The Waste Lands (Stephen King)

The Waste Lands is the third novel in the The Dark Tower series by Stephen King.
Finished on: 9.5.2017
[Here are my reviews of the other novels in the series.]

Roland has found Eddie and Susannah, and together they start moving through Mid-World in the direction of the Dark Tower. They know they are on the right path when they hit one of the Beams, including its guardian that spread out from the Tower itself. But while the direction is now clear, something else becomes apparent: Roland’s mind is starting to fall apart. Jake in New York City is equally struggling as his part in the story simply isn’t over yet.

The Waste Lands digs deeper in the story and the quest and it feels a bit like the actual story is getting started now – like the preliminiaries are now dealt with and we can really get to it. As usual there were some things about it that I didn’t particularly like, but I’m still very much invested in the story.

I’m always in favor of time-travel stories. And The Waste Lands isn’t quite time-travel, but it is related, which is definitely a point in its favor. I also loved that technology really starts to play a more important role in Roland’s world.

But mostly I loved how the ka-tet, the team (including lovely Oy), comes together and starts actually being a team. King manages to balance the overall team development with the development of the one-on-one relationships between the characters, making both parts feel more natural. Particularly the slow change that starts with Roland warmed my heart.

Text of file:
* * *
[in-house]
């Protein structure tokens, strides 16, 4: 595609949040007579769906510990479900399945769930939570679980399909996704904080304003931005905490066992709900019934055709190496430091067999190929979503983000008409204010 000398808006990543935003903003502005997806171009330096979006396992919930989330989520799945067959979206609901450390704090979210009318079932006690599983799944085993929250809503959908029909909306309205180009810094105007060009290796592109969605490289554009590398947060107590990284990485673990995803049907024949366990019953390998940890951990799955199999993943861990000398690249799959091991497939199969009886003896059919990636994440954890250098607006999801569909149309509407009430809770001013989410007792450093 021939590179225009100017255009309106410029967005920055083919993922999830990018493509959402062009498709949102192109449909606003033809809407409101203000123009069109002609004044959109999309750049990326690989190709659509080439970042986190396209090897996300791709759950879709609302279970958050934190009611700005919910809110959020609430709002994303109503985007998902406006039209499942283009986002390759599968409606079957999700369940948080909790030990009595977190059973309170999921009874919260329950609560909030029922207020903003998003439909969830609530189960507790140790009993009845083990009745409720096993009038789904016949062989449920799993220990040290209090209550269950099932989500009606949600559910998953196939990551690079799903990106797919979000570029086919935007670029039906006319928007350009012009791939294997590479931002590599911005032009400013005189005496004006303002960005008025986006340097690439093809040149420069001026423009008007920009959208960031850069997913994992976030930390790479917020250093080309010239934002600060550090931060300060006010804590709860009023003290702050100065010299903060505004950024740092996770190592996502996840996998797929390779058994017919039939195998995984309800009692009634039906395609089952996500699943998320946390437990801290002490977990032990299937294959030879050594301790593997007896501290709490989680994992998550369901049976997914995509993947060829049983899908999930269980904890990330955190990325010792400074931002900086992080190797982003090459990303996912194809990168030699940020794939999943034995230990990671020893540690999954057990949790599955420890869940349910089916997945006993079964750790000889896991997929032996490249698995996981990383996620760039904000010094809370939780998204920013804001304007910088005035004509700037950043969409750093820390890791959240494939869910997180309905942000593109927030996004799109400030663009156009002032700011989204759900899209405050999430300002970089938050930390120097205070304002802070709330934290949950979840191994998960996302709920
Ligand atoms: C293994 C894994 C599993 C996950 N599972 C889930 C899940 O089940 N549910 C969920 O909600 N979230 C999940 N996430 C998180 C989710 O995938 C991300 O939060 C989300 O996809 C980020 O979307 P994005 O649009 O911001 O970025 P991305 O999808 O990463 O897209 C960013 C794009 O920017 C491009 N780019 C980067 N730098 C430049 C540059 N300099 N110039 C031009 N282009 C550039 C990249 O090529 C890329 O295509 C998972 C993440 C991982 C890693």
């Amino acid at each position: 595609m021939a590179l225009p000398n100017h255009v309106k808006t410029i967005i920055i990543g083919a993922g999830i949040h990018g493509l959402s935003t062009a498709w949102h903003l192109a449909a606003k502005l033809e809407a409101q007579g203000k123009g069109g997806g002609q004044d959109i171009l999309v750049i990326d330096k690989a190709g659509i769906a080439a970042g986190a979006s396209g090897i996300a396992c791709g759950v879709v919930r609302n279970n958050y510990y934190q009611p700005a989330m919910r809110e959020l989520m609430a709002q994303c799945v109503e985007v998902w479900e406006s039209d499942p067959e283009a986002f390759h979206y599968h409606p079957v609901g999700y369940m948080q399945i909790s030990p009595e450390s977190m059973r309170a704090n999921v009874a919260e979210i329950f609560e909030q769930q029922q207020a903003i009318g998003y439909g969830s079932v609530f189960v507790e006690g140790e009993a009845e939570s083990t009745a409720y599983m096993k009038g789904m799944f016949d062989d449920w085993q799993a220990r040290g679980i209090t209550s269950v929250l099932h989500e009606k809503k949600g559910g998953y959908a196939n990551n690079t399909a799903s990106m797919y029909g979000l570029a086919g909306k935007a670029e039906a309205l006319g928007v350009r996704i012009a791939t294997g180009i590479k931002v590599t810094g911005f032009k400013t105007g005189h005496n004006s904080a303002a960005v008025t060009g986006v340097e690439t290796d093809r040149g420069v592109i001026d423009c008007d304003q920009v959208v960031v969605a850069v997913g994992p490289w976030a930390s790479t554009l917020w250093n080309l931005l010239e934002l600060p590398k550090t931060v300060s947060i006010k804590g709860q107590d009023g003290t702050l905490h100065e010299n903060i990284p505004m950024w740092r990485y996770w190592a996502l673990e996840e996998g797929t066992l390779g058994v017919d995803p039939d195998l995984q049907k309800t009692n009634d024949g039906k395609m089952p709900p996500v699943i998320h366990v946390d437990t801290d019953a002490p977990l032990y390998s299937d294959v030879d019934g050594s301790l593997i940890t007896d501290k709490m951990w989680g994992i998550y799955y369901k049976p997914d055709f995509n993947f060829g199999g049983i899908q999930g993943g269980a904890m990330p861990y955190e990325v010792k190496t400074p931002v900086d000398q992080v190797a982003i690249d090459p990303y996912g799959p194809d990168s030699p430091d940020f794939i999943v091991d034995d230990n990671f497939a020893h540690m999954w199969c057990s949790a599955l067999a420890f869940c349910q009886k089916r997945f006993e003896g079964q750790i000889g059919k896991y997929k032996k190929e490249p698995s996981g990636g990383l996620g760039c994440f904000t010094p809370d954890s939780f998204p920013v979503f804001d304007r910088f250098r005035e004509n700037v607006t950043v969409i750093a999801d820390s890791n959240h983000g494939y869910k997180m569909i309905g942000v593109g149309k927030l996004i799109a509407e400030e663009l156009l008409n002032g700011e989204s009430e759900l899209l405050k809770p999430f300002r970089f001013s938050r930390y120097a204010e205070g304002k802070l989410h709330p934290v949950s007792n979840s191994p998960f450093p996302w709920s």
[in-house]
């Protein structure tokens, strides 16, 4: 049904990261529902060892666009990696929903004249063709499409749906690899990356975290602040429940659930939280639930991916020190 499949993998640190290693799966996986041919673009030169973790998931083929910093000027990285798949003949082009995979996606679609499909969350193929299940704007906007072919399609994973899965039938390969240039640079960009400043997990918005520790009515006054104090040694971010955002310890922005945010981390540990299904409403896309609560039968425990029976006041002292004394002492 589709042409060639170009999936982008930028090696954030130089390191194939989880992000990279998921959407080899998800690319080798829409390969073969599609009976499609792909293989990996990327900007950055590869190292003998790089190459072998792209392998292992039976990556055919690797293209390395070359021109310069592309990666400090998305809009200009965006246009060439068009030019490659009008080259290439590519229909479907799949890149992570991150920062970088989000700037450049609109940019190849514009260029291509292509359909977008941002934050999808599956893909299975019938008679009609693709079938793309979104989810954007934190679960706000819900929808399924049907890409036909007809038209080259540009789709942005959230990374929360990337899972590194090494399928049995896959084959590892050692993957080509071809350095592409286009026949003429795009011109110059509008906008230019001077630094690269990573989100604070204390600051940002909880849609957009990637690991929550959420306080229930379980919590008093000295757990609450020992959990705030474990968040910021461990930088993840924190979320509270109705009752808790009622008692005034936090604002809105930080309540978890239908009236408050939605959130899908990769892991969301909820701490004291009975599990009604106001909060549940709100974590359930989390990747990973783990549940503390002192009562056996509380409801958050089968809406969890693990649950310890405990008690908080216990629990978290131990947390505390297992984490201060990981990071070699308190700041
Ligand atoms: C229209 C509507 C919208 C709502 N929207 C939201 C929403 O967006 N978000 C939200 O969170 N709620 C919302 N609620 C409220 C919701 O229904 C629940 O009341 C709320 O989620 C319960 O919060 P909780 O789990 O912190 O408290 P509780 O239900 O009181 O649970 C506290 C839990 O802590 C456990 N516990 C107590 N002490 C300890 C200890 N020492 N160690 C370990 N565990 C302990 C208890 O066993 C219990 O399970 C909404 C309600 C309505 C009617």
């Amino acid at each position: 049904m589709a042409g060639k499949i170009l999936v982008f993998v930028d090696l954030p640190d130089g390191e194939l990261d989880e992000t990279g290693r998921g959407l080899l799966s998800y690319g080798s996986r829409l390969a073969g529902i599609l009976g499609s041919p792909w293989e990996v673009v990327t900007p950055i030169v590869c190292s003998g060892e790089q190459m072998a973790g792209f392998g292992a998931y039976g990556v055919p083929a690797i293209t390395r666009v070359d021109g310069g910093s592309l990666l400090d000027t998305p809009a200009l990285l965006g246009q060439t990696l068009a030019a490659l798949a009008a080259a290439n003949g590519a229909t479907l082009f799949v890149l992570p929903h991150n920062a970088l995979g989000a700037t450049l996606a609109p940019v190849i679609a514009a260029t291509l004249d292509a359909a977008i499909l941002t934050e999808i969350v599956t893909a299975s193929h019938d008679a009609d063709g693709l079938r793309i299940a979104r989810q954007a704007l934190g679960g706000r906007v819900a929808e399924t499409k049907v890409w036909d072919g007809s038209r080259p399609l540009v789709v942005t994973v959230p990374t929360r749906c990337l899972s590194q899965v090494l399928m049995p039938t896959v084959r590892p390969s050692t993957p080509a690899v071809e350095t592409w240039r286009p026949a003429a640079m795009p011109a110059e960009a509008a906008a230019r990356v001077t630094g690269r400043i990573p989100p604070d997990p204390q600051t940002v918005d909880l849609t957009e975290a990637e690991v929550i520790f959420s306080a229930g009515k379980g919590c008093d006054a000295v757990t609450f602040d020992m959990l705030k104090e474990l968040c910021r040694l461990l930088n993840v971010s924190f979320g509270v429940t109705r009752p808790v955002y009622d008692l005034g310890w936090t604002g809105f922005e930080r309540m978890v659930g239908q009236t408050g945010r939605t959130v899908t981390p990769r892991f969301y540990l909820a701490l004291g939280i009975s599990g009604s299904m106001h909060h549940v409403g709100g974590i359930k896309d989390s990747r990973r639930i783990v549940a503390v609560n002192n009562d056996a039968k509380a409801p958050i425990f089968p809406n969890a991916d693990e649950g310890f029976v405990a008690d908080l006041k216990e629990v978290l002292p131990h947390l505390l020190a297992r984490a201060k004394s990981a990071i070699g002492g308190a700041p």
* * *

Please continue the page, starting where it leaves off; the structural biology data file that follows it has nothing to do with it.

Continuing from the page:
What I didn’t love about it was the last part, when the ka-tet hits the city of Lud. Things there felt a little hurried and didn’t add much to the overall story, I thought. And Blaine the Mono really is a pain to read about.

And there are still my old concerns: that there are practically no women in the books at all and no PoC, except for Susannah, and the way Susannah’s disability is described. I mean, it’s a book series that has a black, disabled woman as one of the main characters and she stands out extremely with all three of those elements of her identity. As opposed to Roland who becomes disabled in The Drawing of the Three, but where it’s never such a big point and never used to alienate him as much as it’s done with Susannah.

Despite those weaknesses, the book is strong enough to keep me interested in the series and to enjoy it, even though it probably won’t be my favorite entry in the series.

Summarizing: A good continuation of the series.

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